There may never be a more musicianly cellist than Fred Sherry, and Sherry's studio recording of Carter's cello sonata for Nonesuch (with Paul Jacobs on the piano) has every virtue a fine studio recording can have.
Alas, virtuous studio recordings are like virtuous women: respectable but not exciting.
So it was a bit of a shock for me to hear Nicholas Trygstad's scorching live performance. Trygstad, who is the principal of the Halle Orchestra, burned through the sonata with a Brahmsian passion; and the music - still indebted to the FDR-period Americana style of Harris, Schuman, and Copland - only benefited from Trygstad's approach. The audience seems to have gone completely wild at the end of the performance, with loud shouting and whistling of the kind I would expect to hear at a rock or jazz concert rather than at a recital of serious modernist music.
Carter's lovely short Figments also gain much from being heard in actual concert performances. Anita Leuzinger, who is currently the principal of Tonhalle-Orchestra Zurich under David Zinman, was the winner of the 2008 Naumburg Competition. Her splendid performance comes from the "Naumburg Foundation Presents" series of recitals by the competition's winners.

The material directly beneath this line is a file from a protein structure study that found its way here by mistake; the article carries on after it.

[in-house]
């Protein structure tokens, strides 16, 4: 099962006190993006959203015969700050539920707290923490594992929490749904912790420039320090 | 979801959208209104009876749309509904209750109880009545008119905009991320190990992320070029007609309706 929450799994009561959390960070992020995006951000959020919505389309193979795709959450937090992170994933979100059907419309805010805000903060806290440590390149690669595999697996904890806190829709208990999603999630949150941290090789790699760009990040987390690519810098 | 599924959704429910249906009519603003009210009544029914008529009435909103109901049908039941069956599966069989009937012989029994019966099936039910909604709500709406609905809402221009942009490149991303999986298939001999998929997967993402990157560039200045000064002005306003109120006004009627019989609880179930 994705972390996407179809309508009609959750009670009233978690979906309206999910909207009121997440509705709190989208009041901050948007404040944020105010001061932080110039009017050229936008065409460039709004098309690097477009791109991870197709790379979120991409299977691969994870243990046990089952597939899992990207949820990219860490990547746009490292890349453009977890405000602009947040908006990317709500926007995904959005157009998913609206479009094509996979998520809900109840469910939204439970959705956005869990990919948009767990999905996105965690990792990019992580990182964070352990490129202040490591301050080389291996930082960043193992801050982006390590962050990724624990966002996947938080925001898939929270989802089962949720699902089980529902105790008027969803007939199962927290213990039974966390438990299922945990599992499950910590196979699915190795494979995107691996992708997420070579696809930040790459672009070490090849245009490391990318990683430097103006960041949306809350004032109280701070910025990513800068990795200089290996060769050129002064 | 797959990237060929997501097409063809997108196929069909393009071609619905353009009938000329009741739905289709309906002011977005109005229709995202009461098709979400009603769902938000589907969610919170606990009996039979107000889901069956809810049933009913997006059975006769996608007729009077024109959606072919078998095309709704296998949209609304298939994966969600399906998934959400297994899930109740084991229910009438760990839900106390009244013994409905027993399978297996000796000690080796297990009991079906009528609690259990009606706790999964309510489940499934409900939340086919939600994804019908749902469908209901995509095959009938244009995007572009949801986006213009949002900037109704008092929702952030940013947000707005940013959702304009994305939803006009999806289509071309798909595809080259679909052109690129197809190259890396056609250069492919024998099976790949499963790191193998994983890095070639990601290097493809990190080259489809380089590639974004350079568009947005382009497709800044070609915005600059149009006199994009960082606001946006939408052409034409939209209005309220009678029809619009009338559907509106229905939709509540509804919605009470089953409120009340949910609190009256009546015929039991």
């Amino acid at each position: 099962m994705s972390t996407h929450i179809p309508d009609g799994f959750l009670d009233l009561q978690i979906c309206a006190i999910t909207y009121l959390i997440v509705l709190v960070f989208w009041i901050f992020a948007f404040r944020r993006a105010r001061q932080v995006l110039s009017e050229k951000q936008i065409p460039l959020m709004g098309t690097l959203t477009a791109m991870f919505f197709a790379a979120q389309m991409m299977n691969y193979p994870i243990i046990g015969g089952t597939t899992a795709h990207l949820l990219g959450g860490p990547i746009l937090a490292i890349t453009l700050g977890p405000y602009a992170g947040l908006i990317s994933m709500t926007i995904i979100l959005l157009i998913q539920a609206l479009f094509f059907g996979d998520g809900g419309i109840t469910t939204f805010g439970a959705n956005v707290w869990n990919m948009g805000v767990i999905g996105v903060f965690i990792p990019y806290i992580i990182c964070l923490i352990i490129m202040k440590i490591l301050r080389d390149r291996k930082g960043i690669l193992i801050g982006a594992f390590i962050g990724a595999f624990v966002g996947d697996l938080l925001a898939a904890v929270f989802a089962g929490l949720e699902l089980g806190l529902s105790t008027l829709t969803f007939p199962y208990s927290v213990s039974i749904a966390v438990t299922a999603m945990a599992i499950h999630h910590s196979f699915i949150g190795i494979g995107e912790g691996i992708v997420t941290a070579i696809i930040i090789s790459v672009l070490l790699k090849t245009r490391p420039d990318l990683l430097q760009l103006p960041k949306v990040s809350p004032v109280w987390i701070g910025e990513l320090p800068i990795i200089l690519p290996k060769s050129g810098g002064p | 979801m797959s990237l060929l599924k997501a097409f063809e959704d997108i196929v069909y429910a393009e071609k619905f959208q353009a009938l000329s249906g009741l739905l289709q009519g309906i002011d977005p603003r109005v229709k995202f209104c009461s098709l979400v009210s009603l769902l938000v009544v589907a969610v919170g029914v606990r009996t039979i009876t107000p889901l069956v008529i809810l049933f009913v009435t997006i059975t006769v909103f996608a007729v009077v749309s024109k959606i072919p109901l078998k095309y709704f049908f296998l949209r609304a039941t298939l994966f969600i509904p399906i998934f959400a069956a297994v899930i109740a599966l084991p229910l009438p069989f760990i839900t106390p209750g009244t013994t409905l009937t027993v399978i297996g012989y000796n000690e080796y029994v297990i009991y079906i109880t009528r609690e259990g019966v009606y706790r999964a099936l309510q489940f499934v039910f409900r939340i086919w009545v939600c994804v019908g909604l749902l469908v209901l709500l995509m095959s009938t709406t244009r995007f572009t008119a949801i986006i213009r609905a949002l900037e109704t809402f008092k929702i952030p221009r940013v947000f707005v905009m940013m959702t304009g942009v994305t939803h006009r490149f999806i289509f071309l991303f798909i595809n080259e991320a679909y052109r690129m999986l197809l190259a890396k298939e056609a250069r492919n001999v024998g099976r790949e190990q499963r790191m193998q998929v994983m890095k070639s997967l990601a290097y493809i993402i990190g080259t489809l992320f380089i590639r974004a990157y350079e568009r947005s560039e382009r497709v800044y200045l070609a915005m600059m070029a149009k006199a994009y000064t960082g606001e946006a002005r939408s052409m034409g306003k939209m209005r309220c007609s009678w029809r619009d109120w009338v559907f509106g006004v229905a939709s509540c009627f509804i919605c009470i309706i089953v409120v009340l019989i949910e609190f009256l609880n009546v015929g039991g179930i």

Vassilis Vavrareso's performance of Catenaires comes from the 2009 Van Cliburn Competition. The playing may not have the super-cool perfection of Sean Chen's performance from the Cleveland Competition, but, unlike Chen, Varvaresos generated a good deal of "heat of the moment" excitement.
No apologies needed for the quality of recorded sound, which ranges from good (Sonata) to splendid (Figments). No matter what the bitrate is, each of these live recordings is infinitely better-sounding than the two commercial studio recordings of Carter's music - both with Ursula Oppens - which I threw in the garbage today. One is a Cedille CD of the complete piano music, in which the piano tone has such a fake and unpleasant digital sheen that I could not endure it for more than a few minutes. The second is a Mode CD with two Piano Quintets whose shrill, glassy, and acidic sound simply defies description. I have no other recording of the quintets, but I will gladly live the rest of my life without this music if no better recording comes my way.
Now this is the place where the post should end with a brief, obscenity-laden homicidal fantasy in which the incompetent motherfuckers responsible for engineering these two commercial CDs are graphically removed from the ranks of the living. I hate to disappoint, but today I feel a bit tired for that.
So let them die of natural causes.